The Washington Post

Snowden still unseen in Moscow

Thursday’s Aeroflot flight to Havana closed its doors without any sign that American fugitive Edward Snowden was aboard, according to reporters camped out near the gate, raising questions about how much longer Snowden might remain in suspended animation in the transit zone at Sheremetyevo Airport.

The 30-year-old former National Security Agency contractor who revealed a secret U.S. surveillance program reportedly arrived from Hong Kong on Sunday with plans to travel onward to Ecuador, where he has applied for asylum.

Later Thursday, officials in Ecuador, who had been issuing welcoming statements, changed their tone and began suggesting obstacles that might explain Snowden’s lingering presence in Moscow. Although an Ecuadoran diplomat — apparently in London — had issued Snowden a safe-conduct pass, it had not been authorized by higher ups and was not valid, government officials said, according to an Associated Press report from Quito.

Although Ecuador has been portraying itself as a plucky freedom-of-speech-loving country standing up to an overbearing United States, it may be reluctant to engage in an all-out battle that would endanger trade between the two countries.

Without some kind of travel document — his U.S. passport was revoked — Snowden would not be able to buy an airline ticket. Meanwhile, Russia has made it clear that while it does not want to carry out U.S. wishes to expel him, neither does it want to take the more confrontational decision of admitting him. Snowden was fast becoming a man wanted by only one country — his own, which he is fleeing after being charged with violating espionage laws.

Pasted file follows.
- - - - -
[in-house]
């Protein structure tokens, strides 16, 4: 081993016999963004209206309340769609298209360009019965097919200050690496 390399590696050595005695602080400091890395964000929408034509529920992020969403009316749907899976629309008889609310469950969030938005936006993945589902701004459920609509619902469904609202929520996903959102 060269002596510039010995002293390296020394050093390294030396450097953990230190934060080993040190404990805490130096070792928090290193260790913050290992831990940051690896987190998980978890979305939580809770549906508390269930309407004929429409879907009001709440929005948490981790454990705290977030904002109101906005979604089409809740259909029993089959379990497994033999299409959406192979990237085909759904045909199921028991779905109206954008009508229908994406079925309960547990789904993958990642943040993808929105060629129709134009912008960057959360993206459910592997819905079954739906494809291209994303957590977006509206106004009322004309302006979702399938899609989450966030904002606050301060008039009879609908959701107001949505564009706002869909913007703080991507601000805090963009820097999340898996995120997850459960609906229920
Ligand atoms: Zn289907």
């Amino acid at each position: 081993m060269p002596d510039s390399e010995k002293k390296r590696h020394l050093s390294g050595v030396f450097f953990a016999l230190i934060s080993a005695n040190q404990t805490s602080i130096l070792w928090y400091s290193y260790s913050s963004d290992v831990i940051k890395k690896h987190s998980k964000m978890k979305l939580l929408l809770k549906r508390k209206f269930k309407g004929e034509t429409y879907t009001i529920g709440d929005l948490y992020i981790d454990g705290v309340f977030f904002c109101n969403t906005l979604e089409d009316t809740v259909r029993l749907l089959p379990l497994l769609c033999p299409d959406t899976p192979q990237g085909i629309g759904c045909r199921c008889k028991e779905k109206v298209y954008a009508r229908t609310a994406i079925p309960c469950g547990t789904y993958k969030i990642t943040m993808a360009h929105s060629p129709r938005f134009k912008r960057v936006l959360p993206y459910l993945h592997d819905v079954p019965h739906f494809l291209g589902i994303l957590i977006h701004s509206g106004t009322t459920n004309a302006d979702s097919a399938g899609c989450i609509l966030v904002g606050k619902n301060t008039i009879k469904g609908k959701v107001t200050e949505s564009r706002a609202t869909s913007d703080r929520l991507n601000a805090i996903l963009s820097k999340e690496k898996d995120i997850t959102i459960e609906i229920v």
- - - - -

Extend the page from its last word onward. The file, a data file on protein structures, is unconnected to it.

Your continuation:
Despite relentless searching by scores of reporters questioning everyone in sight and buying tickets for the long flight to Havana, Snowden has not been seen at the Moscow airport. One news agency sent its photographer on the flight to Havana on Thursday — for the second time this week.

On Tuesday, Russian President Vladimir Putin confirmed that Snowden was in the airport’s transit zone, an area where a passenger can stay without a visa to enter the country. Putin said Russia had no intention of extraditing Snowden but was not eager to keep him either.

“Mr. Snowden is a free man,” he said. “The faster he chooses his ultimate destination, the better for us and for him.”

One theory went that Russia was taking the opportunity to question him. But Putin denied Russian security agents are speaking with Snowden, as did Julian Assange, the WikiLeaks founder who assisted Snowden’s journey to Moscow from Hong Kong.

The next scheduled flight from Moscow to Cuba leaves Saturday.

Passengers can remain in the airport transit zone for 24 hours without a visa; after that they must get a transit visa, which does not permit them to leave the zone. A part-time consulate operates in the zone to process requests.

Life in the transit zone is not too onerous. Although Terminal F, where Snowden arrived from Hong Kong, was built in the Soviet era, it has been remodeled over the years and is attached to new, state-of-the-art Terminals D and E, where rooms can be rented in a capsule hotel and Burger King and TGI Friday’s can sustain an American burger and snack food habit.

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